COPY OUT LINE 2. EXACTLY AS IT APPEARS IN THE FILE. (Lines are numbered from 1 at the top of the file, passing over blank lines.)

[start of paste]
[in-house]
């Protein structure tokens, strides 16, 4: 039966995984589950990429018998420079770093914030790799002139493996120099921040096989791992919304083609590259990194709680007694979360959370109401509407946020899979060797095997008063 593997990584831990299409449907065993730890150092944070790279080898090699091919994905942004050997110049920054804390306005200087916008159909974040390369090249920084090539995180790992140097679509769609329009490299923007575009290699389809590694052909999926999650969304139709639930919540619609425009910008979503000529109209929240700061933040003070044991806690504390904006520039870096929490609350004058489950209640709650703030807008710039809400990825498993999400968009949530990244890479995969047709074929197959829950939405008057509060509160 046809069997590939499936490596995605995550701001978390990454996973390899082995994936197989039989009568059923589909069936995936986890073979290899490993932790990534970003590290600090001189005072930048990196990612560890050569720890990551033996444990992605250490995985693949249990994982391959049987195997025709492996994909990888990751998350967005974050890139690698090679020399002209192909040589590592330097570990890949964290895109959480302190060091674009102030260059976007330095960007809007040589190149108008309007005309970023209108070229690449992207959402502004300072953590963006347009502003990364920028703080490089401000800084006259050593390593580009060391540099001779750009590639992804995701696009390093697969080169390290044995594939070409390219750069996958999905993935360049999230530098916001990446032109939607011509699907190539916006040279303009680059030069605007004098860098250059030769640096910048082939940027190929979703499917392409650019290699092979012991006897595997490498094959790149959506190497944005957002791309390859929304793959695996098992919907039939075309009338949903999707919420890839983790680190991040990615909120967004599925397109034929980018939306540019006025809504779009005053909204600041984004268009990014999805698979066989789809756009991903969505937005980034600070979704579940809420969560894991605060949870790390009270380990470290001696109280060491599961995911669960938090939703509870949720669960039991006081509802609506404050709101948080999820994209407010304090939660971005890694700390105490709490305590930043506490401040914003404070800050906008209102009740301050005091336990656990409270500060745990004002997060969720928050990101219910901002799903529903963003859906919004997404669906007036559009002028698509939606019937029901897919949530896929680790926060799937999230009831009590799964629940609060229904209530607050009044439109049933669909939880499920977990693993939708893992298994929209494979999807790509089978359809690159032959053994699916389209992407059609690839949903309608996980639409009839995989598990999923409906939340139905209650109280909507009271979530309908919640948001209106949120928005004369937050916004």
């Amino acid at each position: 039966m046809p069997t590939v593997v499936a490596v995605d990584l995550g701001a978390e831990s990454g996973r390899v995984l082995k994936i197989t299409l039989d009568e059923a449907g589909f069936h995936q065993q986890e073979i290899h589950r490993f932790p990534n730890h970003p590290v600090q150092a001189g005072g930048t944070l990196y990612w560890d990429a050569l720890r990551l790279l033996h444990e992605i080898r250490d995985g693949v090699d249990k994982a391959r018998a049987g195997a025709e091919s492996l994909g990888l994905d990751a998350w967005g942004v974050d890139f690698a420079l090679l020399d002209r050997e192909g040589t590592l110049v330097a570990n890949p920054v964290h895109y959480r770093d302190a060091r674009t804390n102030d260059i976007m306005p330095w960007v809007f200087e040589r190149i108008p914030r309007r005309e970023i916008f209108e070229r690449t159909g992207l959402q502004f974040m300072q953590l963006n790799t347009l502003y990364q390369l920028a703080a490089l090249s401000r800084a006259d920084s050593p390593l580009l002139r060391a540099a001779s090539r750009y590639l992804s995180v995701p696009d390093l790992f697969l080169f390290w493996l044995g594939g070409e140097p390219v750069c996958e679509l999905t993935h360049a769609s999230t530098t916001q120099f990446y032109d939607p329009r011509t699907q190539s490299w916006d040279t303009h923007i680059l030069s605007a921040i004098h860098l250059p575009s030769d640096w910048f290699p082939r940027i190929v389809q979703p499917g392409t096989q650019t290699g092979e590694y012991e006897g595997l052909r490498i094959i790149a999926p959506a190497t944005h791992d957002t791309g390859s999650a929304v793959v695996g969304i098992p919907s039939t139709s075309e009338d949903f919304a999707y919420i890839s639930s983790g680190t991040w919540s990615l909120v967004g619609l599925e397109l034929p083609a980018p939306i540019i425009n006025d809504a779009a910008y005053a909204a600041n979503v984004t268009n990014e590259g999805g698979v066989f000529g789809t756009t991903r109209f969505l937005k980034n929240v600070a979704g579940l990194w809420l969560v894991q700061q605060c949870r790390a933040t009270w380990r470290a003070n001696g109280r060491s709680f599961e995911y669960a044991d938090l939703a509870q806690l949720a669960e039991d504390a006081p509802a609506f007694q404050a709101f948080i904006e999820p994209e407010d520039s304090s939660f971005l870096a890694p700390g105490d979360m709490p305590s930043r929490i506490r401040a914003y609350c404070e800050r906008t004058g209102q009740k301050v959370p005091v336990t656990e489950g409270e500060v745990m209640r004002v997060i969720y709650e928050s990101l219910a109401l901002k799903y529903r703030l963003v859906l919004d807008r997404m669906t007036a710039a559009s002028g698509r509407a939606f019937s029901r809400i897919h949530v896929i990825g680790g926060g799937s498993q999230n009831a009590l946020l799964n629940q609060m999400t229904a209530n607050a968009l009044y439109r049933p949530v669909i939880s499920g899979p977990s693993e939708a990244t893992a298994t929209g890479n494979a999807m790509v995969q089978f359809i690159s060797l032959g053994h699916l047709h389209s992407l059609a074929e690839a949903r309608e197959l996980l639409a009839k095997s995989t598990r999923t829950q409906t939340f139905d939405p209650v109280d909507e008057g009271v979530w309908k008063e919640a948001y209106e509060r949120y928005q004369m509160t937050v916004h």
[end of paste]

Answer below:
């Protein structure tokens, strides 16, 4: 039966995984589950990429018998420079770093914030790799002139493996120099921040096989791992919304083609590259990194709680007694979360959370109401509407946020899979060797095997008063 593997990584831990299409449907065993730890150092944070790279080898090699091919994905942004050997110049920054804390306005200087916008159909974040390369090249920084090539995180790992140097679509769609329009490299923007575009290699389809590694052909999926999650969304139709639930919540619609425009910008979503000529109209929240700061933040003070044991806690504390904006520039870096929490609350004058489950209640709650703030807008710039809400990825498993999400968009949530990244890479995969047709074929197959829950939405008057509060509160 046809069997590939499936490596995605995550701001978390990454996973390899082995994936197989039989009568059923589909069936995936986890073979290899490993932790990534970003590290600090001189005072930048990196990612560890050569720890990551033996444990992605250490995985693949249990994982391959049987195997025709492996994909990888990751998350967005974050890139690698090679020399002209192909040589590592330097570990890949964290895109959480302190060091674009102030260059976007330095960007809007040589190149108008309007005309970023209108070229690449992207959402502004300072953590963006347009502003990364920028703080490089401000800084006259050593390593580009060391540099001779750009590639992804995701696009390093697969080169390290044995594939070409390219750069996958999905993935360049999230530098916001990446032109939607011509699907190539916006040279303009680059030069605007004098860098250059030769640096910048082939940027190929979703499917392409650019290699092979012991006897595997490498094959790149959506190497944005957002791309390859929304793959695996098992919907039939075309009338949903999707919420890839983790680190991040990615909120967004599925397109034929980018939306540019006025809504779009005053909204600041984004268009990014999805698979066989789809756009991903969505937005980034600070979704579940809420969560894991605060949870790390009270380990470290001696109280060491599961995911669960938090939703509870949720669960039991006081509802609506404050709101948080999820994209407010304090939660971005890694700390105490709490305590930043506490401040914003404070800050906008209102009740301050005091336990656990409270500060745990004002997060969720928050990101219910901002799903529903963003859906919004997404669906007036559009002028698509939606019937029901897919949530896929680790926060799937999230009831009590799964629940609060229904209530607050009044439109049933669909939880499920977990693993939708893992298994929209494979999807790509089978359809690159032959053994699916389209992407059609690839949903309608996980639409009839995989598990999923409906939340139905209650109280909507009271979530309908919640948001209106949120928005004369937050916004």